The raunchy best-seller Fifty Shades of Grey is off-limits to women prisoners after it was deemed to contain objectionable or offensive material.
The controversial book - which has been dubbed "mummy porn" due to its explicit erotic content - was made available to inmates after it was donated to Christchurch Women's Prison, Corrections said in response to an Official Information Act request.
However, a Corrections spokeswoman later said the book had not been made available for issue and would be withdrawn because it was "not deemed suitable for the prison".
"The current library policy and rules state that prison library collections shall not contain any objectionable or offensive material."
The novel would be in hot demand if it was available in New Zealand prisons, if the United Kingdom is anything to go by.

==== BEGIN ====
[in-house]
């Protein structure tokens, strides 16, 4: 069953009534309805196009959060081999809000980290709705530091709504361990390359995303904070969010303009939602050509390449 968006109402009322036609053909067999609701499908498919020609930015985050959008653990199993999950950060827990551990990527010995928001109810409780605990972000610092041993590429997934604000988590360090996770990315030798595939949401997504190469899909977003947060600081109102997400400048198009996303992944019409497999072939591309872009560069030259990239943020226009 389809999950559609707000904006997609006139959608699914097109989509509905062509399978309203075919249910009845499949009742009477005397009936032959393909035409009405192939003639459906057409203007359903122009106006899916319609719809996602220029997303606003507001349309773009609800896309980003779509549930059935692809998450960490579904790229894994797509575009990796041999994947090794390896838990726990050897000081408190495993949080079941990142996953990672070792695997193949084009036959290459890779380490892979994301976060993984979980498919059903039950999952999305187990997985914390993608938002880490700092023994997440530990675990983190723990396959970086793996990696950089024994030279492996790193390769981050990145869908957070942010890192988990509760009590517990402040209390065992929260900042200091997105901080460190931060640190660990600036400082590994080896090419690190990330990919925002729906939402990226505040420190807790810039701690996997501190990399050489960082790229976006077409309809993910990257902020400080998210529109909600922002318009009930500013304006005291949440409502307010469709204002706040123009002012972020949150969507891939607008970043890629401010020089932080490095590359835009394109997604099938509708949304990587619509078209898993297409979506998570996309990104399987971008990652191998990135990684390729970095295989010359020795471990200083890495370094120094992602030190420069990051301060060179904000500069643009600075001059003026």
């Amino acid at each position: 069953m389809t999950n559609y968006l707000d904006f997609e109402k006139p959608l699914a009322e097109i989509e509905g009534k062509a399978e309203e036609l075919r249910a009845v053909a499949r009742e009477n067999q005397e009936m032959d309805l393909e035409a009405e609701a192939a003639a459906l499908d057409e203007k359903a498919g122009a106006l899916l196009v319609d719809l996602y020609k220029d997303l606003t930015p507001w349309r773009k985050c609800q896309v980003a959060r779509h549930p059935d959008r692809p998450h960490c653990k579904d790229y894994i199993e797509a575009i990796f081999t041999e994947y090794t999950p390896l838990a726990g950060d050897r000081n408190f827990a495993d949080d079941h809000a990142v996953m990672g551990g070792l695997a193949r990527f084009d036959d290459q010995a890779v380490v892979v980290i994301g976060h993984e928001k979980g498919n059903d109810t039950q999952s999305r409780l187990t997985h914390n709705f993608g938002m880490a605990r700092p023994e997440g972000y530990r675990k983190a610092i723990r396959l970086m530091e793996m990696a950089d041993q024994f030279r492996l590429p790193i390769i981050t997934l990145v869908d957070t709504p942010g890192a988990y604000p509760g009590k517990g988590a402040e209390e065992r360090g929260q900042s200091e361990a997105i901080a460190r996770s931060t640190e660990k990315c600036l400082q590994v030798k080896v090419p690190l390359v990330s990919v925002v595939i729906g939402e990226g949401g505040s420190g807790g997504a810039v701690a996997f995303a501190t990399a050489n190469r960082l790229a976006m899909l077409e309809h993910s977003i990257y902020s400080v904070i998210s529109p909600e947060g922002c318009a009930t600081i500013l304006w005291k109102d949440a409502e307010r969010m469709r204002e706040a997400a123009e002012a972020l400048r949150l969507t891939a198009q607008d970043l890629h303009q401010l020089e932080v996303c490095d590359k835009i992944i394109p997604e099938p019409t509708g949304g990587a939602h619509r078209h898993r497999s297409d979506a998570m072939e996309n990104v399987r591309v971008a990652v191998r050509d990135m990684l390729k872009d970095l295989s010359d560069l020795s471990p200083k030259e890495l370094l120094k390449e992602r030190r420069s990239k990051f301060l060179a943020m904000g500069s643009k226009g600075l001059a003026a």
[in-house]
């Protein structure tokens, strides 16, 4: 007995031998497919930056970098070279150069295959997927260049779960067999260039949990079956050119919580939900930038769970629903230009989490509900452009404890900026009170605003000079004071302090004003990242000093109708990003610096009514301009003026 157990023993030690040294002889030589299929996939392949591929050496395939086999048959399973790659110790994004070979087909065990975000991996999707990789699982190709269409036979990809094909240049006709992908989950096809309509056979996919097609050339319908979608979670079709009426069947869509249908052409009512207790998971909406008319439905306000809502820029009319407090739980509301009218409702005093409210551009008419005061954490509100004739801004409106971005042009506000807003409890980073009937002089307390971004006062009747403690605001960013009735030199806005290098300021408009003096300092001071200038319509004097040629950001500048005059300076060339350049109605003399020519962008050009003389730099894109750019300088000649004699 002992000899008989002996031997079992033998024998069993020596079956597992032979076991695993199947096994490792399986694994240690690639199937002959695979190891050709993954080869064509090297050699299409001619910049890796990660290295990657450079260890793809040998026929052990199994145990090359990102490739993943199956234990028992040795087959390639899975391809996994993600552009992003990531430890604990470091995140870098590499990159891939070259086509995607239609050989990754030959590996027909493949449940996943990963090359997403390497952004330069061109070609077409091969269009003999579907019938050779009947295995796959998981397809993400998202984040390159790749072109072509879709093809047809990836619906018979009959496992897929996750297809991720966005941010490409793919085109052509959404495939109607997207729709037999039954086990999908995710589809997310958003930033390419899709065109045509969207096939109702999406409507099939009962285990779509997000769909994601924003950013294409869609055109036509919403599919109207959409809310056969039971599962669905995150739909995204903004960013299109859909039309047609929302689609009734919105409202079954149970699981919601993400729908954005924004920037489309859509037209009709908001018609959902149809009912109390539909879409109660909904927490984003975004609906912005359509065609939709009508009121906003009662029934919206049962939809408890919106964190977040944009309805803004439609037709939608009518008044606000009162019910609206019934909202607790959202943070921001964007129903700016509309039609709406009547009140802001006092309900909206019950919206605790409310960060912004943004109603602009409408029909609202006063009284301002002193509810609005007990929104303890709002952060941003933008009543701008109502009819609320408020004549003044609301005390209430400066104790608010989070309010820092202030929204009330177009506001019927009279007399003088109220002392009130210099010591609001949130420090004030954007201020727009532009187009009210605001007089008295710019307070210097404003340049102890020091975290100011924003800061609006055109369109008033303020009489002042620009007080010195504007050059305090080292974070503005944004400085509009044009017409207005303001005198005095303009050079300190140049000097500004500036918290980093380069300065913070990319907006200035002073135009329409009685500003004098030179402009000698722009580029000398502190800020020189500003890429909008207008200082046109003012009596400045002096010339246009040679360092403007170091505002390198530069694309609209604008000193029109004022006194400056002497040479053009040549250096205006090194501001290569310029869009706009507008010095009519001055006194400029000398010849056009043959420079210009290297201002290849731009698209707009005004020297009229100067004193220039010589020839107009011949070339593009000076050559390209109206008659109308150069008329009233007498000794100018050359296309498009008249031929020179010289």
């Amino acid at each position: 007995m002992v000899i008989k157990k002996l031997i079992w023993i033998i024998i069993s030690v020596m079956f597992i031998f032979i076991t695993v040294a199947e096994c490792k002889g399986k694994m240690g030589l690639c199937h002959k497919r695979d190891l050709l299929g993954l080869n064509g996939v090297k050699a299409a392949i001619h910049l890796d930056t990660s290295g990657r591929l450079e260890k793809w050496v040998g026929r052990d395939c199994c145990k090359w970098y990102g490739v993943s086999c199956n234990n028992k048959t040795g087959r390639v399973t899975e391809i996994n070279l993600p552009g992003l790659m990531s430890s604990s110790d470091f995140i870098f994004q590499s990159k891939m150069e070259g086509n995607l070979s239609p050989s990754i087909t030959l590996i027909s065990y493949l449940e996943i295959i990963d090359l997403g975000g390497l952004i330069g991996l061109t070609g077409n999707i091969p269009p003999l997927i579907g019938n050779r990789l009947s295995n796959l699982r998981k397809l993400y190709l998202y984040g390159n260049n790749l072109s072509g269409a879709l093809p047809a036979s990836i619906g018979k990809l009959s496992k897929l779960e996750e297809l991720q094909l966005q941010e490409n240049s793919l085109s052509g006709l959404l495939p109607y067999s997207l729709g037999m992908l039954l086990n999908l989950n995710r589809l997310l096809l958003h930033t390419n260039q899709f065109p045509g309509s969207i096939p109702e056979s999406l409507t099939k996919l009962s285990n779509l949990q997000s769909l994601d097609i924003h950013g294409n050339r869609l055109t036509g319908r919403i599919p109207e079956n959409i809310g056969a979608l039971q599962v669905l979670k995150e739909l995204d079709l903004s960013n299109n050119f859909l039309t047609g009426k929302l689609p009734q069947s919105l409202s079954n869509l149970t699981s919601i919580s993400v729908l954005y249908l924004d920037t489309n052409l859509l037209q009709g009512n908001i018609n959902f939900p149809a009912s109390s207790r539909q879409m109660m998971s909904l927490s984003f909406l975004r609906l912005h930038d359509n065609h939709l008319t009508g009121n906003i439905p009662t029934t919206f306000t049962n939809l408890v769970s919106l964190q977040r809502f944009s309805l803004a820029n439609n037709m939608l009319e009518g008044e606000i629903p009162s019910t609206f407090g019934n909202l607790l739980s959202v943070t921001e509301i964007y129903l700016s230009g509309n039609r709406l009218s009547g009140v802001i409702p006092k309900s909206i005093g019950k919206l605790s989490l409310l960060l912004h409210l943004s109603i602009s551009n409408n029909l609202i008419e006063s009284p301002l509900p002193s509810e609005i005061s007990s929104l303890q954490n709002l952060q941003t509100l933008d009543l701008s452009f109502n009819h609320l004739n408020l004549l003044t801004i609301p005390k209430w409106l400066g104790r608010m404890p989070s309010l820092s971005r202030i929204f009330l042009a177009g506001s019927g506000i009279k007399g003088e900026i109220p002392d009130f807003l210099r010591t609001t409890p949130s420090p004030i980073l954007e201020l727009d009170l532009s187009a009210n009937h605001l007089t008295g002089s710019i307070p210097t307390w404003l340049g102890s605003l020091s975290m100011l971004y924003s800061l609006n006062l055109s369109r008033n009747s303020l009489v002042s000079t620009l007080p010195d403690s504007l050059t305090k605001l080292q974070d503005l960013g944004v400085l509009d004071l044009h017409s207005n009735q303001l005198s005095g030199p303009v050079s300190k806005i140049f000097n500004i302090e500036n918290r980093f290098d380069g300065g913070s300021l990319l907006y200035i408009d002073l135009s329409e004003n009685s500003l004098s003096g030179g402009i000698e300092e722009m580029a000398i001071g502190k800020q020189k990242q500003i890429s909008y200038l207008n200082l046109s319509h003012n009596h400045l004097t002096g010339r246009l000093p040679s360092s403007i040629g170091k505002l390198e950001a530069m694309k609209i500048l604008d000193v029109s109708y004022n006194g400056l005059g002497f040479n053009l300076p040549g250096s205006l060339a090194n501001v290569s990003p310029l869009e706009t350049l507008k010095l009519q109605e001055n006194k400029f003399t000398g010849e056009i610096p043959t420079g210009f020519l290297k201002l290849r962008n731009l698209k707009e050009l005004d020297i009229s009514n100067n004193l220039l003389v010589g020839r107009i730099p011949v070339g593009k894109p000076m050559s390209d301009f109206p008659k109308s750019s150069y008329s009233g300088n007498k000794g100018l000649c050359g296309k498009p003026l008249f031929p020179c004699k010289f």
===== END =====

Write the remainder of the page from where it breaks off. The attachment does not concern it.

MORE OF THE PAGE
It has been purchased by at least five women's prison libraries in the UK - and demand is so high that prisoners are putting their names on waiting lists to read it, according to the Daily Mail.
Corrections field manager Jo Green said the novel was not purchased by the department and a copy had been donated to Christchurch Women's Prison.
She said prison library rules stated that collections should not contain books and publications which were pornographic, gang-related or "prejudicial to reducing reoffending" - which included overtly violent, objectionable or occult material.
The rules also banned "any other material prison staff considers may interfere with the effective management, security and good order of the prison".
The only publication to be specifically banned anywhere in New Zealand prisons is the New Zealand Truth newspaper.
A Corrections spokeswoman said the newspaper was banned by the Auckland Prison manager due to "the negative effect that the publication has on the good order of the prison".
Prisoners are still able to access local and world news via all other newspapers, radio stations and free-to-air television.